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N.H. House passes bill that would make significant changes to bail reform law

Emily Corwin

House members have passed a bill criminal justice reform advocates say would roll back New Hampshire’s current bail reform law.

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Lawmakers passed HB 1476 with a vote of 199-134 on Tuesday. The bill would mandate the pretrial detention of anyone arrested who has already been released on personal recognizance, or no cash, bail. It would mandate the pretrial detention of any individual charged with a felony or Class A misdemeanor if they are on release for any other offense at the time of arrest.

It would also require judges to order the pretrial detention of any individual charged with a third Class B misdemeanor offense. Those convicted of Class B misdemeanors are most often fined, and they do not face jail time.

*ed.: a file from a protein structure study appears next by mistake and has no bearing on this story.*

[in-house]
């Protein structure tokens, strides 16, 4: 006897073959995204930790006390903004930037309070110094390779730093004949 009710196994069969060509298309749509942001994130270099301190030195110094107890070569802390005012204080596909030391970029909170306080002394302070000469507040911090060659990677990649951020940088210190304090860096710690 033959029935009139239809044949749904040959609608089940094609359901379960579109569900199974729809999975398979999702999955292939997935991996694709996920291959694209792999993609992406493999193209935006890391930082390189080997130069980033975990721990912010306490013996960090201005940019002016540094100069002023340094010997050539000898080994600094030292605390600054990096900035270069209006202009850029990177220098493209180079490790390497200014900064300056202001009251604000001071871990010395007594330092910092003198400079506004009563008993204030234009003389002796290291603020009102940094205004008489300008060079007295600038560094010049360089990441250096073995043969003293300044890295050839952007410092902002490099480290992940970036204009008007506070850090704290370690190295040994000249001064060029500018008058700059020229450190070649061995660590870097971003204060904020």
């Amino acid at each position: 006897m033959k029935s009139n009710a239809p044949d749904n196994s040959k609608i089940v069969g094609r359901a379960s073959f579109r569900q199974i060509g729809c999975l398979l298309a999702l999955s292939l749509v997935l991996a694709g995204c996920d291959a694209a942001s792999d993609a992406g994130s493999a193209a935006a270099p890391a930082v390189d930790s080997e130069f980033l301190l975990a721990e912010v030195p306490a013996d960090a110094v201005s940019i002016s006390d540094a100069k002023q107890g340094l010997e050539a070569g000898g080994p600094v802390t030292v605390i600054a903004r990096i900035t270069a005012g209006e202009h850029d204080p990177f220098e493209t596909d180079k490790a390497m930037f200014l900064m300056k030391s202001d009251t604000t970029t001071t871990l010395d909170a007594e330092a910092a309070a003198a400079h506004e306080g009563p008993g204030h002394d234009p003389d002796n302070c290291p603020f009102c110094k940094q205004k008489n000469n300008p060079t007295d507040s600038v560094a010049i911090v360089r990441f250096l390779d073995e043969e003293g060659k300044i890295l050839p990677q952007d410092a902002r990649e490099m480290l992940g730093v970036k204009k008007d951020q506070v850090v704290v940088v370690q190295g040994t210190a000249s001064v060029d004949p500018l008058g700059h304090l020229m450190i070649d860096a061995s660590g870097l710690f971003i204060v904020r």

Under the current law, judges and bail commissioners can hold a person they determine is dangerous without bail. Otherwise, they are supposed to consider what a person could reasonably afford before setting bail.

Rep. Linda Harriott-Gathright says the changes proposed in this bill would disproportionately harm Black people.

“Because Black people are disproportionately arrested, they will also be disproportionately incarcerated under this legislation’s mandatory incarceration regime,” said the Nashua Democrat.

She and other opponents of the bill say it would also disproportionately affect people without housing and people struggling with addiction.

Law enforcement officials have been calling for changes to the state’s bail reform law since it first went into effect in 2018. Bill sponsor Rep. Ross Berry, R-Manchester, says the intent is not to overturn bail reform.

“You have to be arrested three times for a Class B misdemeanor before this kicks in,” said Berry.

Another bill in the New Hampshire legislature, SB 294, also proposes significant changes to the state’s bail reform law. HB 1476 will move to the Senate for consideration.

Mary McIntyre is a senior producer at NHPR.

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